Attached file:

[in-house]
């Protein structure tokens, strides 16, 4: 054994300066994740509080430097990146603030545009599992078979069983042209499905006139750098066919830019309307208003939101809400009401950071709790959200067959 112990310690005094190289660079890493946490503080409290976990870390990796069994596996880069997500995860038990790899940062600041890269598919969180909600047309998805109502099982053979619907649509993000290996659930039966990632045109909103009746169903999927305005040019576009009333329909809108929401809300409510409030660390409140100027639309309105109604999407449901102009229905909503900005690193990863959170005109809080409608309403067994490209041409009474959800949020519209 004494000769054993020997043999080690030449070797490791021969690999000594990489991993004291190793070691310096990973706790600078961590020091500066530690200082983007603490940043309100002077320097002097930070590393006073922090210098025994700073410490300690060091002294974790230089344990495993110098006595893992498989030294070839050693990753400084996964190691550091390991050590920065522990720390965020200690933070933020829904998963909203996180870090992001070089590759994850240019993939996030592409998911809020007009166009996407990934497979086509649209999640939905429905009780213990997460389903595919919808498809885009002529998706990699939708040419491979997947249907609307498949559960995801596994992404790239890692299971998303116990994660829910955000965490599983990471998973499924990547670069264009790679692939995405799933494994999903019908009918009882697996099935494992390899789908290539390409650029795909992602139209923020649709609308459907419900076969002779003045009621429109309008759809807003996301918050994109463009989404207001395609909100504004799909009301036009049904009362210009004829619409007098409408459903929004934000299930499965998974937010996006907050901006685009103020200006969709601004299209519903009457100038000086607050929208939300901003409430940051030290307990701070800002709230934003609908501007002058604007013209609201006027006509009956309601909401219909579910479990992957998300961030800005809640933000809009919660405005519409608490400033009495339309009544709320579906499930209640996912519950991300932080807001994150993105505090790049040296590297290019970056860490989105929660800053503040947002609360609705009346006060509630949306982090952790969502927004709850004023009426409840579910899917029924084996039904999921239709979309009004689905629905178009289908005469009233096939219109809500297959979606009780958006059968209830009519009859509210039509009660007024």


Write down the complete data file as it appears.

[in-house]
């Protein structure tokens, strides 16, 4: 054994300066994740509080430097990146603030545009599992078979069983042209499905006139750098066919830019309307208003939101809400009401950071709790959200067959 112990310690005094190289660079890493946490503080409290976990870390990796069994596996880069997500995860038990790899940062600041890269598919969180909600047309998805109502099982053979619907649509993000290996659930039966990632045109909103009746169903999927305005040019576009009333329909809108929401809300409510409030660390409140100027639309309105109604999407449901102009229905909503900005690193990863959170005109809080409608309403067994490209041409009474959800949020519209 004494000769054993020997043999080690030449070797490791021969690999000594990489991993004291190793070691310096990973706790600078961590020091500066530690200082983007603490940043309100002077320097002097930070590393006073922090210098025994700073410490300690060091002294974790230089344990495993110098006595893992498989030294070839050693990753400084996964190691550091390991050590920065522990720390965020200690933070933020829904998963909203996180870090992001070089590759994850240019993939996030592409998911809020007009166009996407990934497979086509649209999640939905429905009780213990997460389903595919919808498809885009002529998706990699939708040419491979997947249907609307498949559960995801596994992404790239890692299971998303116990994660829910955000965490599983990471998973499924990547670069264009790679692939995405799933494994999903019908009918009882697996099935494992390899789908290539390409650029795909992602139209923020649709609308459907419900076969002779003045009621429109309008759809807003996301918050994109463009989404207001395609909100504004799909009301036009049904009362210009004829619409007098409408459903929004934000299930499965998974937010996006907050901006685009103020200006969709601004299209519903009457100038000086607050929208939300901003409430940051030290307990701070800002709230934003609908501007002058604007013209609201006027006509009956309601909401219909579910479990992957998300961030800005809640933000809009919660405005519409608490400033009495339309009544709320579906499930209640996912519950991300932080807001994150993105505090790049040296590297290019970056860490989105929660800053503040947002609360609705009346006060509630949306982090952790969502927004709850004023009426409840579910899917029924084996039904999921239709979309009004689905629905178009289908005469009233096939219109809500297959979606009780958006059968209830009519009859509210039509009660007024």